The weather is below 40 at night and into the 70’s in the day time. Lovely fall weather with an evening chill brings us back into the house sooner than last month. Winter approaches slowly, but the change in temperature reminds us that it is approaching.
I guess I had Shakespeare on my mind this morning when I was doing the laundry. As I poured bleach into the whites, I thought about Lady Macbeth’s totally unrelated to my actual situation plea “out damned spot out.”
I have had enough of political grief lately, so my thoughts didn’t go too far thinking about Trump’s ideas of using bleach to kill covid, nor about those people who drank it for that reason. Clorox even had to warn adults not to drink bleach. Oops, I guess they went that way for too long. Then I remembered how hard it was to even buy bleach and now how its price has skyrocketed. That was discouraging too.
Then I let the smell of bleach take me to better times. I learned to swim in a chlorinated cold water indoor pool. My first association with smelling like bleach was when I finally got out of that nightmare and put on dry clothes. The smell lingered and reminded me of how much I hated learning to swim. That wasn’t any more encouraging!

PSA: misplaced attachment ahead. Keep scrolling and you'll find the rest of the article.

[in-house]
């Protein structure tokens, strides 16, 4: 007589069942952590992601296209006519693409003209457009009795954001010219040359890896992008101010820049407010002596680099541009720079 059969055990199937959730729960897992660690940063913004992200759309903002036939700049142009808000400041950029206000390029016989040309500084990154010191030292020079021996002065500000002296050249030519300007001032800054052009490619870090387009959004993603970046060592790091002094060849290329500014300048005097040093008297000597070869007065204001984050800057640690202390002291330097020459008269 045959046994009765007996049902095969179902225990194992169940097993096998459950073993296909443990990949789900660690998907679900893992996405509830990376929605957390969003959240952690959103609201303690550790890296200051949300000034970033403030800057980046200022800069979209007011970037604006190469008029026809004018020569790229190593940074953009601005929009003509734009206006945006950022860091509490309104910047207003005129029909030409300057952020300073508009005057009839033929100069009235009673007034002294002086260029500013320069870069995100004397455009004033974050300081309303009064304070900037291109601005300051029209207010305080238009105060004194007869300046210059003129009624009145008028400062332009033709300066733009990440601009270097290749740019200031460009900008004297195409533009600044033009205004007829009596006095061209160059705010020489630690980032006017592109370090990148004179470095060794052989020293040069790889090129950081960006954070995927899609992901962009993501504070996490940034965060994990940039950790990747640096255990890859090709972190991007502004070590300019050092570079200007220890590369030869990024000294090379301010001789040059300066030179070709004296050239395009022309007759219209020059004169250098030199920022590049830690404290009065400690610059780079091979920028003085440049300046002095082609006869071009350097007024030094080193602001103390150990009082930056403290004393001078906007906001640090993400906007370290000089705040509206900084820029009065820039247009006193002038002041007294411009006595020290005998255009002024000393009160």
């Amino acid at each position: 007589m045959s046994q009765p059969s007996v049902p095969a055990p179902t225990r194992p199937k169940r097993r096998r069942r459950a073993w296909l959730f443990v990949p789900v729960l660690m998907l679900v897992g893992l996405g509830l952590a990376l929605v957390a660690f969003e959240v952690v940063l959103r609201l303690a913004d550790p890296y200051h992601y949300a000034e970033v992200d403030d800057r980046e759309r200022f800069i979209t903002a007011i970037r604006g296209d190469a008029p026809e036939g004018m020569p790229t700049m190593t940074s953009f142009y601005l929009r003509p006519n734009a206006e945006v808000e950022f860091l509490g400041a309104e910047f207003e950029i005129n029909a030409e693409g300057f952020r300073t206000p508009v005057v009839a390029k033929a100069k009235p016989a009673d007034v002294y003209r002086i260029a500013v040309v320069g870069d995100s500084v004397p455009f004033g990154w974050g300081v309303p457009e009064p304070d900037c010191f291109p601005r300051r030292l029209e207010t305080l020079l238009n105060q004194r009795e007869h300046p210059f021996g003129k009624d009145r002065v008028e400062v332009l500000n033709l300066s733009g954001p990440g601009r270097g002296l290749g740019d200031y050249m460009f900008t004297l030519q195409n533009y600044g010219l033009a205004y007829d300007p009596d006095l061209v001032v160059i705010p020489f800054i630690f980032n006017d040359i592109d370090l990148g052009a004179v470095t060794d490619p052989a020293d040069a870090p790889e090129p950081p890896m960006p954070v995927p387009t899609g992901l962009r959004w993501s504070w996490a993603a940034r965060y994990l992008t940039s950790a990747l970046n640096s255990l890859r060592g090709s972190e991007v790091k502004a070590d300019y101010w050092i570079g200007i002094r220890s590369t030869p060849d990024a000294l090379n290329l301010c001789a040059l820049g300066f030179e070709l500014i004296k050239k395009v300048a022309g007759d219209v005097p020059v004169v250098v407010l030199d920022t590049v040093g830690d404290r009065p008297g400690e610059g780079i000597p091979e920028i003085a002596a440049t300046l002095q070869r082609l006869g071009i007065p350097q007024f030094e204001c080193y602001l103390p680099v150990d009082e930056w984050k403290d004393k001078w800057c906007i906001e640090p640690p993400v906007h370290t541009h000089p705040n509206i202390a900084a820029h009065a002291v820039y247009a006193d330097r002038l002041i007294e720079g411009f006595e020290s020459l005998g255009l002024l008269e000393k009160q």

But wait. I suddenly remembered a long ago love who swam laps every morning. He always smelled sweetly of bleach. Finally I had found a good free association!
What has any of this to do with Lady Macbeth? Very little as it turns out, but it does give you an unasked for peek into my covid brain.
Our dear Supreme Court Justice Ruth Bader Ginsburg died yesterday, Friday, September 18th. The same day the Republican leader of the United State Senate announced he would have a nominee named and appointed to fill her vacancy before the 2020 Presidential election has chosen the next President.
In Hamlet, the Prince alludes to the shameless behavior of his mother Gertrude being able to use the leftover food from his father’s funeral to furnish her wedding feast to her second husband. It is an example of total shamelessness.
Yesterday the behavior of Republican politicians did Gertrude one better.
When I was at the library yesterday( yes AT the library after six months without being able to go there) I saw this children’s book displayed. It brought back several times in my life when touch was an issue. (No, I am not talking about MeToo, don’t worry.)
When I was pregnant people seemed to feel free to not only comment on but occasionally pat my stomach. I have no idea why. Somehow pregnant women seem to invite all sorts of questions and comments. I must admit that I fall victim to the same impulse, though I have never been tempted to touch another woman’s stomach. I do seem to blurt out things that are really none of my business such as “when are you due?” and “you look like you are carrying a boy.”